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London (AFP) – British hospital bosses warned on Thursday that patient care may have to be cut to offset huge increases in energy bills over the winter months.
Most hospital groups contacted by medical journal BMJ said they expected bills to at least double as price hikes take effect.
The NHS Confederation, which represents healthcare providers in the state-funded National Health Service, said there would be a ripple effect.
“The funding gap due to rising inflation will either have to be filled by fewer staff employed, longer wait times for care, or by reducing other areas of patient care” , the group’s senior manager, Rory Deighton, told the BMJ.
“A failure to properly compensate the NHS for inflation will only increase the pressure on our health service as we head into what we know will be a particularly difficult winter this year.”
UK inflation is at 10.1%, its highest level in 40 years, with dire predictions that rates could climb to 18% or more next year.
Last week households were told their gas and electricity bills would rise by 80% from October, with further rises expected next year.
But non-residential customers are not covered by the energy price cap, which makes them more vulnerable to wholesale price spikes.
Businesses on all sides have warned that the huge increases could force many to close if the government does nothing to help.
The BMJ said bosses at Great Ormond Street Children’s Hospital in London had told it they expected an energy bill of around £650,000 ($756,000) a month in January and February from the next year.
This time last year it was around £350,000.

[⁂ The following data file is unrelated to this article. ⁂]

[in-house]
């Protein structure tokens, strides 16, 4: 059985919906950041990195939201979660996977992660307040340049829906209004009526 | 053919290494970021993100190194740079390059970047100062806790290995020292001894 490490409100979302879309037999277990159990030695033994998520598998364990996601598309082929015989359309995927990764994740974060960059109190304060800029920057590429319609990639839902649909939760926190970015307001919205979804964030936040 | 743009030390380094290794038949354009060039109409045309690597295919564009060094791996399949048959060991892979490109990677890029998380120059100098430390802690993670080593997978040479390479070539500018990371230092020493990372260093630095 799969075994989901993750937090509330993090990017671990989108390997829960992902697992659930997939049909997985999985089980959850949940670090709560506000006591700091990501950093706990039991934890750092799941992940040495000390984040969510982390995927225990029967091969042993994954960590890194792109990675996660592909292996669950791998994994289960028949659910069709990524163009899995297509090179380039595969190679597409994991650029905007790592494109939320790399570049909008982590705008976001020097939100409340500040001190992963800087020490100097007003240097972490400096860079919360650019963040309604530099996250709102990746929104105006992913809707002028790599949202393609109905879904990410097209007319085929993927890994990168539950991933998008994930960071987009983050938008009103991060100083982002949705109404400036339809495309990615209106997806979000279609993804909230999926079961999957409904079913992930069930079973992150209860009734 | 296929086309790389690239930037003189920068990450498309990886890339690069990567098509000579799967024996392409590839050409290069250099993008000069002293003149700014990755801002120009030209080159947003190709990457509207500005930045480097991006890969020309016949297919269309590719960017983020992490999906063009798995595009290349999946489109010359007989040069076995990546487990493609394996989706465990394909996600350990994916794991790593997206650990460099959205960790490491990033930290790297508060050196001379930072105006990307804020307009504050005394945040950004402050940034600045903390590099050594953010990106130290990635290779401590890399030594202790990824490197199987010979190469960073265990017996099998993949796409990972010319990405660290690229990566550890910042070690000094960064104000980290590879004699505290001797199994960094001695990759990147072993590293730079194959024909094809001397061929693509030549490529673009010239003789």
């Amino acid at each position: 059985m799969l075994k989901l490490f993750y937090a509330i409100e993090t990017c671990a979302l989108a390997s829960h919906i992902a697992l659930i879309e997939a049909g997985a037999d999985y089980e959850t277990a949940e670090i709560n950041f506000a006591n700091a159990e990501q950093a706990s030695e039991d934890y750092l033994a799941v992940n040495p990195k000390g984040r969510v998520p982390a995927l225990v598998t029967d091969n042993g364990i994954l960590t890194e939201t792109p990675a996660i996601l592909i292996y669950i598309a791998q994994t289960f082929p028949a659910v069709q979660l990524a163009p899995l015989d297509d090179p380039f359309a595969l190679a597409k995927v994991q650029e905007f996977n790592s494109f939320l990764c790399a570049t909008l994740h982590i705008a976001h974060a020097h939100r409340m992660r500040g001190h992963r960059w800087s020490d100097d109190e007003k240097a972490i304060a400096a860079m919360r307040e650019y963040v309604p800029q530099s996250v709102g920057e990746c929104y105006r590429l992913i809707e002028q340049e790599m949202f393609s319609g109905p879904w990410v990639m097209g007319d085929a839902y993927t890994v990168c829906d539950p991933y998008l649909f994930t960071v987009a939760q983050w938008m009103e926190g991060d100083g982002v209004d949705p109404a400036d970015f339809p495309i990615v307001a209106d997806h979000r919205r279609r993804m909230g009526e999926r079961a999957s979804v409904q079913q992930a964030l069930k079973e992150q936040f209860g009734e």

Sheffield Children’s Hospital in the north of England has forecast an increase of almost 130% in its total bill for 2022-23.
But the University Hospital in Nottingham, central England, has forecast a 214 per cent increase in gas and electricity this year, he added.
NHS England has set aside £1.5billion to cover an expected £485million rise in energy bills. But the estimate was made in May and prices have risen again, raising fears that this may not be enough.
The situation only adds to a growing catalog of problems faced by the state-funded National Health Service.
The NHS, established in 1948 to provide free healthcare and funded by general taxation, is a cherished British institution.
But the system, which costs £190billion a year and employs some 1.2million people in England alone, has long faced severe underfunding.
Deighton, from the NHS Confederation, said Britain’s new prime minister, who will be installed next week, must act immediately to offset increases in the cost of living.
“The NHS needs at least £3.4billion to offset inflation in this year alone, and that’s before we face a winter of wholesale energy prices again. higher,” he added.
Deighton’s boss, chief executive Matthew Taylor, told the Guardian this week that the NHS was “in its worst state in living memory”.
Problems include chronic staff shortages, overcrowded emergency and accident services, ambulance delays and long waiting lists for treatment.
A senior A&E doctor wrote on the UnHerd website this month that the service was “at breaking point”, with patients at risk.
Health experts say the crisis has been going on for decades but has been exacerbated by budget cuts over the past 12 years from the Tory government, Brexit and the coronavirus pandemic.
Nurses and junior doctors are currently being voted for strike action amid widespread industrial action over below-inflation wage offers.
NHS health and social care workers have been hailed as heroes during the pandemic, but in a sign of crisis some hospitals have set up food banks for staff struggling with the rising cost of living.
An NHS official told LBC radio on Tuesday that he planned to convert unused space in the hospital into “warm rooms” for staff unable to afford winter heating at home.
© 2022 AFP